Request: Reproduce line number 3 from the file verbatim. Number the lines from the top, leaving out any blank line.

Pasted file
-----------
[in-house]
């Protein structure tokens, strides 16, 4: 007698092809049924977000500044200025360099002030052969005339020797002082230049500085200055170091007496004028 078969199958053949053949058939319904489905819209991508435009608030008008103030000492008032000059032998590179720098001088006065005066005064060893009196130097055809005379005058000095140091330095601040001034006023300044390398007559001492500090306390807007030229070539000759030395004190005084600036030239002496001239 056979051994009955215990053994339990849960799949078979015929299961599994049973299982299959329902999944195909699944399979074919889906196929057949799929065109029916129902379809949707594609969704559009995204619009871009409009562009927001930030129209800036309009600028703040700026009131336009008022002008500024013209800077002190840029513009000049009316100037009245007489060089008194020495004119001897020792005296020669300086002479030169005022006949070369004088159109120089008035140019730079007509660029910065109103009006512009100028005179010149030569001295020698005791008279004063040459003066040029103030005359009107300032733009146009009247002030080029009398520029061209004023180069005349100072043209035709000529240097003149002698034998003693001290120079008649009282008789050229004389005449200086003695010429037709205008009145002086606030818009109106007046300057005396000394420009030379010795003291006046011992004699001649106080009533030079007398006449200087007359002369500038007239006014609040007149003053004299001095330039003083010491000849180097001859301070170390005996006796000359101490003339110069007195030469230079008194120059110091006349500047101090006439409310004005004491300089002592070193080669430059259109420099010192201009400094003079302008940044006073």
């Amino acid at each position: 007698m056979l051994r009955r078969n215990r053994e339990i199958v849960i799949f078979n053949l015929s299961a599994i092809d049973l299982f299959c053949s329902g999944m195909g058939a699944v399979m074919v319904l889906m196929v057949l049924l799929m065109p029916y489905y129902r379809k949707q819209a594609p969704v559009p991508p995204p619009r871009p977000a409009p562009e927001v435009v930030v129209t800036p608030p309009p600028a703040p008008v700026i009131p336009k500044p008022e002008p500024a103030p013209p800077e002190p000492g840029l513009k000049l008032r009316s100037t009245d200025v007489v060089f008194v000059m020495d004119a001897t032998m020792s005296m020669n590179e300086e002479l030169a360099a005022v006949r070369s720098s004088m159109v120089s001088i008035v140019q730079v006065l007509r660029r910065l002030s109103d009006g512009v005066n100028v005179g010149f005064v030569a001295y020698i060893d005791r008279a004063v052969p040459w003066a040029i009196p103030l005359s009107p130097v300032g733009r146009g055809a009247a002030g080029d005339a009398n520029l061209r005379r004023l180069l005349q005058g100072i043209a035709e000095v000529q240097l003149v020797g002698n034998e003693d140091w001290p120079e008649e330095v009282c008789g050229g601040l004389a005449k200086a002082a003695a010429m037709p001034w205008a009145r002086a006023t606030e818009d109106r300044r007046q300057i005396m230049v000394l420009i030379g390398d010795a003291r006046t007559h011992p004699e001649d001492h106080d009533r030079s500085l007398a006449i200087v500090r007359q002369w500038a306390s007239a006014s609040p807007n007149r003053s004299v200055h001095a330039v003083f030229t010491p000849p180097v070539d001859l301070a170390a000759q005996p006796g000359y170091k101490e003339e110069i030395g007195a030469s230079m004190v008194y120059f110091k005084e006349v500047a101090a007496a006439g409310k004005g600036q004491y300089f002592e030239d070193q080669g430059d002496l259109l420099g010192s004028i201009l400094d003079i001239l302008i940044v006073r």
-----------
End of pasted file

């Amino acid at each position: 007698m056979l051994r009955r078969n215990r053994e339990i199958v849960i799949f078979n053949l015929s299961a599994i092809d049973l299982f299959c053949s329902g999944m195909g058939a699944v399979m074919v319904l889906m196929v057949l049924l799929m065109p029916y489905y129902r379809k949707q819209a594609p969704v559009p991508p995204p619009r871009p977000a409009p562009e927001v435009v930030v129209t800036p608030p309009p600028a703040p008008v700026i009131p336009k500044p008022e002008p500024a103030p013209p800077e002190p000492g840029l513009k000049l008032r009316s100037t009245d200025v007489v060089f008194v000059m020495d004119a001897t032998m020792s005296m020669n590179e300086e002479l030169a360099a005022v006949r070369s720098s004088m159109v120089s001088i008035v140019q730079v006065l007509r660029r910065l002030s109103d009006g512009v005066n100028v005179g010149f005064v030569a001295y020698i060893d005791r008279a004063v052969p040459w003066a040029i009196p103030l005359s009107p130097v300032g733009r146009g055809a009247a002030g080029d005339a009398n520029l061209r005379r004023l180069l005349q005058g100072i043209a035709e000095v000529q240097l003149v020797g002698n034998e003693d140091w001290p120079e008649e330095v009282c008789g050229g601040l004389a005449k200086a002082a003695a010429m037709p001034w205008a009145r002086a006023t606030e818009d109106r300044r007046q300057i005396m230049v000394l420009i030379g390398d010795a003291r006046t007559h011992p004699e001649d001492h106080d009533r030079s500085l007398a006449i200087v500090r007359q002369w500038a306390s007239a006014s609040p807007n007149r003053s004299v200055h001095a330039v003083f030229t010491p000849p180097v070539d001859l301070a170390a000759q005996p006796g000359y170091k101490e003339e110069i030395g007195a030469s230079m004190v008194y120059f110091k005084e006349v500047a101090a007496a006439g409310k004005g600036q004491y300089f002592e030239d070193q080669g430059d002496l259109l420099g010192s004028i201009l400094d003079i001239l302008i940044v006073r």